The Reasons Behind High Oil Pressure

May 8, 2018 | Guides

If you are experiencing high oil pressure frequently or even regularly, it is about time you asked for help.

Even though oil pressure in a car should ideally be at a medium level, it is not uncommon for it to surge. Chances are your engine will need serious repair, if not replacement is in your near future.

There are several commonly known causes of high oil pressure in vehicles. We will list them and briefly discuss each.

What Causes High Oil Pressure

A Blocked Oil Passage

A blocked oil passage can cause serious damage to your engine. If the passage remains blocked for a long period of time, it denies the necessary oil lubrication to the engine. A clear sign that a blocked oil passage is causing a problem could be an oil leak at the cam assembly. Another name for this leak is lifter tap.

In any case, cleaning a blocked oil passage can be an arduous and high-priced task. Therefore, car-repair amateurs should avoid doing it.

A Faulty Oil Sending Unit

This malfunction is what causes high oil pressure in vehicles most often. You can assume that your oil sending unit is faulty if your gauge constantly reads abnormally high or low levels of oil pressure. Moreover, a sporadic and seemingly random blinking of your oil light might be a sign of trouble.

oil sending unit

oil sending unit location

Now, troubleshooting your oil sending unit requires a multimeter. Turn it to the resistance range and see if your result is 240 ohms. If it isn’t, your oil sending unit is the culprit.

A Broken Pressure Relief Valve

While pressure relief valves do not usually get stuck, they can malfunction occasionally. Now, the trouble is that you cannot troubleshoot a valve while it is working. What you need to do is remove it, clean it, and put it back in the engine.

In case the oil pressure reading remains unchanged, you need to look for the cause of the problem somewhere else. However, if the pressure reading returns to normal, you solved your problem.

A Dirty Oil Filter

Clearly, a dirty filter cannot supply enough oil to the engine. Filth and debris accumulate and eventually clog the filter. This can lead to an increase in the temperature, which in turn can cause high oil pressure.

blocked oil filter

To clarify, if this is the cause of your troubles with high oil pressure, you are lucky. There will be no need for replacing the filter. You’ll just have to take the oil filter out and give it a thorough cleaning.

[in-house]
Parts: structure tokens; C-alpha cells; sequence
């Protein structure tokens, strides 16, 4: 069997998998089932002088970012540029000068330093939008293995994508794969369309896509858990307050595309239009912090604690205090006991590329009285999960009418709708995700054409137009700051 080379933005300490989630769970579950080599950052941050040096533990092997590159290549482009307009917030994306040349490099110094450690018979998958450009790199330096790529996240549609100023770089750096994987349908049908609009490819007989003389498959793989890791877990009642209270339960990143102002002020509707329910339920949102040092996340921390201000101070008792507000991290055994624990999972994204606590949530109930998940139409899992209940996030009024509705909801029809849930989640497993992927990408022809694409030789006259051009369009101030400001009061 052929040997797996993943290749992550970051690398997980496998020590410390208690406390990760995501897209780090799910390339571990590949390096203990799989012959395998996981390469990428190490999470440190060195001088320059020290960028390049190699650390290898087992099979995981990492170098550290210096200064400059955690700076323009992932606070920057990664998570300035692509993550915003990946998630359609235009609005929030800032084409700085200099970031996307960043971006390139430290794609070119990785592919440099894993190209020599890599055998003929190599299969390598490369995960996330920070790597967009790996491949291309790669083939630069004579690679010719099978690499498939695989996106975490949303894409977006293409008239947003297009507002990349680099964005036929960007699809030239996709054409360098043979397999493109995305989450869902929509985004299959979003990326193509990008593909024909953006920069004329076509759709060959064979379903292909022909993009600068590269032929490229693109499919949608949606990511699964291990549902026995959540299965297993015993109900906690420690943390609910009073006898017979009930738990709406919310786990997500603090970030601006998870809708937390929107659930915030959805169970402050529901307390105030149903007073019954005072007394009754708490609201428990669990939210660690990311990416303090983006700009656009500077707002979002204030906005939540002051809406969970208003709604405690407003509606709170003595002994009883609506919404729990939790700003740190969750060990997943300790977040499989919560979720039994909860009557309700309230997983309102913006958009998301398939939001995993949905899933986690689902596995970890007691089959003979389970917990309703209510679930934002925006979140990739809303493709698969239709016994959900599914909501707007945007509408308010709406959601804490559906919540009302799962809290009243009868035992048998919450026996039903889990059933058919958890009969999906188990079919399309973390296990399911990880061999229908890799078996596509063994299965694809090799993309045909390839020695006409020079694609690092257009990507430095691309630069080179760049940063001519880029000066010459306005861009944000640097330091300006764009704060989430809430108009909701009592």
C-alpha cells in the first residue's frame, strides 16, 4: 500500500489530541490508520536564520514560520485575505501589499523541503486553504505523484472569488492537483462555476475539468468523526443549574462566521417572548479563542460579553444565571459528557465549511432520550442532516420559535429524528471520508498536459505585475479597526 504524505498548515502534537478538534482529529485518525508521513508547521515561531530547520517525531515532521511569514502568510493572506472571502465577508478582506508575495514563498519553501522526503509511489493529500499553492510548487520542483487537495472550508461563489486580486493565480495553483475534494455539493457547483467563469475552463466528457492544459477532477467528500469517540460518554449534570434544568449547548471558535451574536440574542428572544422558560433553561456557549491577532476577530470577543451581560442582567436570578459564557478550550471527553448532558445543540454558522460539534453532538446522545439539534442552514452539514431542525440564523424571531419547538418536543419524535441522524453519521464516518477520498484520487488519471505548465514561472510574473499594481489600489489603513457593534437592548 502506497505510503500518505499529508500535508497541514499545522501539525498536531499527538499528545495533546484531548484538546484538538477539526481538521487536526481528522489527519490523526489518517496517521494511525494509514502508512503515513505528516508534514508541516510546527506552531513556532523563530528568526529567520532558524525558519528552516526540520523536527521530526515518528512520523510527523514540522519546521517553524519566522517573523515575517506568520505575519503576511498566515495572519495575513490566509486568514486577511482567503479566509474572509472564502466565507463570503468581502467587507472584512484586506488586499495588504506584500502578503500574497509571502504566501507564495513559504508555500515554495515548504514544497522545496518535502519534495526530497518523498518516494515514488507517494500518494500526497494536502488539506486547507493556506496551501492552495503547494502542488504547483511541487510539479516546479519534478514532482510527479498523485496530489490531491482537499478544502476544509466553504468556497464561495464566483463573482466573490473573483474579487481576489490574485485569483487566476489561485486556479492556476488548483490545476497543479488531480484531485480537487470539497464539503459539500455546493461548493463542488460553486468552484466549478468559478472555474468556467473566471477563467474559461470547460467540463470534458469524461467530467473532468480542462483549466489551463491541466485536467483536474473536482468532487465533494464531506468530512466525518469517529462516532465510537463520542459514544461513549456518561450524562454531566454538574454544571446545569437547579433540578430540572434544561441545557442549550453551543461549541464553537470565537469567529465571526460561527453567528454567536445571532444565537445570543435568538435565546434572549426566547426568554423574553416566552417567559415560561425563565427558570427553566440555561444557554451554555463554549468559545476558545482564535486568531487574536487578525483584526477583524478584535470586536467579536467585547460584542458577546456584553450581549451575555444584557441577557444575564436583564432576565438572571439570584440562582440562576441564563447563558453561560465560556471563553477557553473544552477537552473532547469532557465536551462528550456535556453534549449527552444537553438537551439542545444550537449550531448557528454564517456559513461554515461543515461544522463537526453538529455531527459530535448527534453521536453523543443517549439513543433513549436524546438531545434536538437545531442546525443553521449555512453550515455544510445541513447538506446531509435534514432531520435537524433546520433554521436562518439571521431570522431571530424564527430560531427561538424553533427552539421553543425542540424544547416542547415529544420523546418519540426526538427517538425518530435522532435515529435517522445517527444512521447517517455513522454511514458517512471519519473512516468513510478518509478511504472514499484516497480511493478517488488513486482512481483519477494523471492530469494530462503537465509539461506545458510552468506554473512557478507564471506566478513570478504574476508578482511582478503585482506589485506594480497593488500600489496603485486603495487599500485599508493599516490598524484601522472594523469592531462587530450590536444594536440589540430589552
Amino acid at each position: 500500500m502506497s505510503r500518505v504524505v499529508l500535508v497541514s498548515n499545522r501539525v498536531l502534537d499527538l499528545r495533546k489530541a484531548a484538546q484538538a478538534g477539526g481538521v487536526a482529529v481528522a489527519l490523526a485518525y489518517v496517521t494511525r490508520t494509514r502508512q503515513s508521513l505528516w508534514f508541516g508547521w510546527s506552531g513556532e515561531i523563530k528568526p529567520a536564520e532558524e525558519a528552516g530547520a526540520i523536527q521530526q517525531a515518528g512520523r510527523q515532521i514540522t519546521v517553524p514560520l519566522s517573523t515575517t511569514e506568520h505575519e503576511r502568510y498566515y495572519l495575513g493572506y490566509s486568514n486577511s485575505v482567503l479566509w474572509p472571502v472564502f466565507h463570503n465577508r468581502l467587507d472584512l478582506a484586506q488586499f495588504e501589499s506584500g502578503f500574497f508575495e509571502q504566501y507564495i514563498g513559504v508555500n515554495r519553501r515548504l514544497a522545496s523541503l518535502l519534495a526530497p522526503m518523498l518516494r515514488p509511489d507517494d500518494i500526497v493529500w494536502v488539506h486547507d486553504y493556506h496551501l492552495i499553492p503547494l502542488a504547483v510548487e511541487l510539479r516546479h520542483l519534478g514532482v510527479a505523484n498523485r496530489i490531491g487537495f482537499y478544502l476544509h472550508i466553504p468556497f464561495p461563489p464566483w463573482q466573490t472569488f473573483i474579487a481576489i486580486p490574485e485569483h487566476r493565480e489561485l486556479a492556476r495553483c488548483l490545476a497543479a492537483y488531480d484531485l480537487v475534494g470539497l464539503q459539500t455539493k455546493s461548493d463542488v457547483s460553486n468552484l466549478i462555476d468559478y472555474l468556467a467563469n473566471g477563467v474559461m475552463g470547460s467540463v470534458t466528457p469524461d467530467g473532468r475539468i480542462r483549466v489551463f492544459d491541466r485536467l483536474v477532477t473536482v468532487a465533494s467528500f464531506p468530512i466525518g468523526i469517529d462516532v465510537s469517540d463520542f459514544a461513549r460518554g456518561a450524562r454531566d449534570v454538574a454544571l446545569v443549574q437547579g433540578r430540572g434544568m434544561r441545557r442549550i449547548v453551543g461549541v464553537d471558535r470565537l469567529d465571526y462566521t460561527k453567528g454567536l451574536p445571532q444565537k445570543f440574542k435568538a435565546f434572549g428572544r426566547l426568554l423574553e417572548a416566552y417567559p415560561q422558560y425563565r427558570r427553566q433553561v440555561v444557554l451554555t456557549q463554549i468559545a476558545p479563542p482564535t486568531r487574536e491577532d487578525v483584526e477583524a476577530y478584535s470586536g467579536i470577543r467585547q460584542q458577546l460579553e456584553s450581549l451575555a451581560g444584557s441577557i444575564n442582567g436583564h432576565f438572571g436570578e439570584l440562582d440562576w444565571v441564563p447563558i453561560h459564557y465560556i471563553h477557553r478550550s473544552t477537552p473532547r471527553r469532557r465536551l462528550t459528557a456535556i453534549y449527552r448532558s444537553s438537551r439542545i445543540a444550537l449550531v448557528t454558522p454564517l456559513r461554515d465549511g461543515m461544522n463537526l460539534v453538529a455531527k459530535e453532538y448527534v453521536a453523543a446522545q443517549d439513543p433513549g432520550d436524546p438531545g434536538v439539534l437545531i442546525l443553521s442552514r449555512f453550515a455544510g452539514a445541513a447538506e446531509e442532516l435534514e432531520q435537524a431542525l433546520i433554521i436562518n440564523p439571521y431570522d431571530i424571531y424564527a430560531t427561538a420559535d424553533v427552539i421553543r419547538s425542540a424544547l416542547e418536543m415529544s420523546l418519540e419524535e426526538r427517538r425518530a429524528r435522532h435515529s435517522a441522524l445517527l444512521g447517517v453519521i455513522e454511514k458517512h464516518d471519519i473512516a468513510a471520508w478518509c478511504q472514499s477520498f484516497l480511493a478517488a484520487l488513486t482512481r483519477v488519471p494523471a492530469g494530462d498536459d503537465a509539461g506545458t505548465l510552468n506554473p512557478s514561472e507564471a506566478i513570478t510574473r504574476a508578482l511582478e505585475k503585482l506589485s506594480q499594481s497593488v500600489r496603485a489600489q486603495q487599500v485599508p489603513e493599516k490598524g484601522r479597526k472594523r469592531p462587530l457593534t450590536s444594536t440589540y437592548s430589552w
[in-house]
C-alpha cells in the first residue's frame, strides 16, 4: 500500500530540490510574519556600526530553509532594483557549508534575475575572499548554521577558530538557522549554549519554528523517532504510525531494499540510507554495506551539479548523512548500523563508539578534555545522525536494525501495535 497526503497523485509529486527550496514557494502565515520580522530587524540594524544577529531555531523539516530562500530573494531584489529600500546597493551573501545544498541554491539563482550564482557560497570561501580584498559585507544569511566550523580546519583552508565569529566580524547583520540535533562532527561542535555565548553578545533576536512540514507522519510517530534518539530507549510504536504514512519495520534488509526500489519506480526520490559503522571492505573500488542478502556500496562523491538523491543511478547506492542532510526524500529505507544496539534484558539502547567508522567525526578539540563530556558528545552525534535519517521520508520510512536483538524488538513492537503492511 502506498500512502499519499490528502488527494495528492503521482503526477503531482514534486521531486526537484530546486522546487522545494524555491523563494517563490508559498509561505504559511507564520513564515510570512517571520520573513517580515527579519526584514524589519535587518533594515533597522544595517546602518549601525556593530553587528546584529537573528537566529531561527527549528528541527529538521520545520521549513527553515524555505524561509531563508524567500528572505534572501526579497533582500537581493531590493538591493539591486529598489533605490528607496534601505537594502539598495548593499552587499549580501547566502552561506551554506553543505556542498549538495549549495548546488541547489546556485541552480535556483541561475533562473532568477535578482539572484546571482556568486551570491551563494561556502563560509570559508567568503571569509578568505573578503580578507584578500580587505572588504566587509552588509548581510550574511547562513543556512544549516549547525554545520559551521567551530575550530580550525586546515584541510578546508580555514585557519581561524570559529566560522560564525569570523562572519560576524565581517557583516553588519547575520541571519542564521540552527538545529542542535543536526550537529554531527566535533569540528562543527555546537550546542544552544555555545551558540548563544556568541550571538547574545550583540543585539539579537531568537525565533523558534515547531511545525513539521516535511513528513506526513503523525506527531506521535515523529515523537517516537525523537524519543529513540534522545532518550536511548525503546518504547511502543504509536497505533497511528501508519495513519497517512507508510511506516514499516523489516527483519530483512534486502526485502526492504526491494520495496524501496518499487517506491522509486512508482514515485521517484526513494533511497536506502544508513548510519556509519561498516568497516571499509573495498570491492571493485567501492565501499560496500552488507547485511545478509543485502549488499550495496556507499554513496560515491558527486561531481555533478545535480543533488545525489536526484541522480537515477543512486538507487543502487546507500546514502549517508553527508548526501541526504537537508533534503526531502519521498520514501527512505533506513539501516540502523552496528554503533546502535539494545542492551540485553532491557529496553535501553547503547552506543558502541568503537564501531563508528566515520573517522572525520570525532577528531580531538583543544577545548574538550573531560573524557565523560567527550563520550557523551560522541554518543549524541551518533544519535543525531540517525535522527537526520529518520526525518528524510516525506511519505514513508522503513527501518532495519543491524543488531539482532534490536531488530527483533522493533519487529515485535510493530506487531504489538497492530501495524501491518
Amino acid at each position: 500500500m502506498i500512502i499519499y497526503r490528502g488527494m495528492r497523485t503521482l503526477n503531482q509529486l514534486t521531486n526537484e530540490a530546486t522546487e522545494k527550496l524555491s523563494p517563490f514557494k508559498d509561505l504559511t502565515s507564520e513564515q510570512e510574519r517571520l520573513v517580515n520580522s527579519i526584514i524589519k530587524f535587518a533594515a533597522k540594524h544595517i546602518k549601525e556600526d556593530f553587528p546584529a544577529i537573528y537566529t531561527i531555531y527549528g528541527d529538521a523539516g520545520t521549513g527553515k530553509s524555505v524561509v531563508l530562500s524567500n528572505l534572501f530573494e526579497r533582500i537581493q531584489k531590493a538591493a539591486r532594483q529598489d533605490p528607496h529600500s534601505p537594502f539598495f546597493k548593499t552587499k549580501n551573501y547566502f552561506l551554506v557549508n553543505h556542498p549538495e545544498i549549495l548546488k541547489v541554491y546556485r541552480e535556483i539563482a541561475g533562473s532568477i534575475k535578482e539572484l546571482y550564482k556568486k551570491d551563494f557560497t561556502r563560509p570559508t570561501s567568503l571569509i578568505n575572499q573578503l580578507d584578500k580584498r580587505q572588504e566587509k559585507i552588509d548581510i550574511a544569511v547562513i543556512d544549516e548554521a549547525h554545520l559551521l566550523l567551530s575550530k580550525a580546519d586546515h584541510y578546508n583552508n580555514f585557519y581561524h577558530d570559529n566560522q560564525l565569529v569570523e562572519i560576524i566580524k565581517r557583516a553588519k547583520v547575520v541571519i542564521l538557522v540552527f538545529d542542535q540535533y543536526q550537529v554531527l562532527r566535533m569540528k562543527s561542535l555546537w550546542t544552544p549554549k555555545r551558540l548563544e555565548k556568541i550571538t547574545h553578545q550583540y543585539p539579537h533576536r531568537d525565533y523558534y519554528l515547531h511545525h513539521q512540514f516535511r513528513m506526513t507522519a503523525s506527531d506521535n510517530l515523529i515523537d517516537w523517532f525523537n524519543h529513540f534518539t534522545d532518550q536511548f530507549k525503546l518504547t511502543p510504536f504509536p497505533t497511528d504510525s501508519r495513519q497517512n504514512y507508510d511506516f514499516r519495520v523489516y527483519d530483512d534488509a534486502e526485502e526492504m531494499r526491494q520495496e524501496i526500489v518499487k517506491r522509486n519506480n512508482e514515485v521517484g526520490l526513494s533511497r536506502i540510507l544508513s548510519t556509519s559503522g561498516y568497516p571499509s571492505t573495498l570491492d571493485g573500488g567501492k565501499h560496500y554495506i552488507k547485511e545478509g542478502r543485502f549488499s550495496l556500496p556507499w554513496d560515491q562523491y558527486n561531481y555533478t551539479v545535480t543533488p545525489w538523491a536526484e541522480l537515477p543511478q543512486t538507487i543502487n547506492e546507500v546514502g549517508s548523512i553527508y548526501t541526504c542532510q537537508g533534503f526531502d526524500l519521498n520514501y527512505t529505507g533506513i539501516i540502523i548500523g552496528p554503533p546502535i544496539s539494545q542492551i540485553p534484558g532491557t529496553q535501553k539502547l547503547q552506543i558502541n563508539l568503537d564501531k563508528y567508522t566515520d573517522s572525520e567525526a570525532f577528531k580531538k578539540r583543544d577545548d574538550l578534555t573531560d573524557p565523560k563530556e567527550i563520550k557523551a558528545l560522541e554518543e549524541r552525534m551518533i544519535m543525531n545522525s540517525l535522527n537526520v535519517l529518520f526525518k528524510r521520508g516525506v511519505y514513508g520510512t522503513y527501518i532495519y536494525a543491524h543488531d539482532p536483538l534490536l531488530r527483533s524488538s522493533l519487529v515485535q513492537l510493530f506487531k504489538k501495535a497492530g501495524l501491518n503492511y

Idling Pressure

Idling often causes high oil pressure due to high temperatures in an idle engine. Technically, the oil needs to be heated up in order to flow easily. Therefore, it is only on rare occasions that idling causes high oil pressure.

Oil Quality

Choosing an oil with the wrong viscosity can affect the overall oil pressure in your vehicle. For example, the occurrence of high oil pressure upon oil replacement might mean that the oil you are using is too thick. The reason for this is that the oil is simply too thick to reach every part of the engine.

pouring engine oil

Miscellaneous Causes

Other reasons for high oil pressure might involve a damaged oil pump or worn bearings. Either way, a simple replacement process should suffice in solving the issue.

Final Thoughts

As mentioned before, if you are experiencing high oil pressure regularly, you should consider asking for an expert to help you. By doing so, you might be able to avoid replacing the engine altogether. Hopefully, you will not need this kind of repair. However, we hope that this article gave you at least an idea of what causes high oil pressure. After reading this, you should be able to identify the source of the problem.

In any case, keep in mind that any damage to any part of the oil sending unit can be the cause of the problem. Aside from what we listed, there is a number of other possible answers to the question of what causes high oil pressure. In order to avoid it altogether, make sure you replace oil regularly. Remember to always choose the oil brand appropriate for your car’s engine and to clean the oil filter frequently.

Richard Reed

Writer for TheVehicleLab.com

The Vehicle Lab

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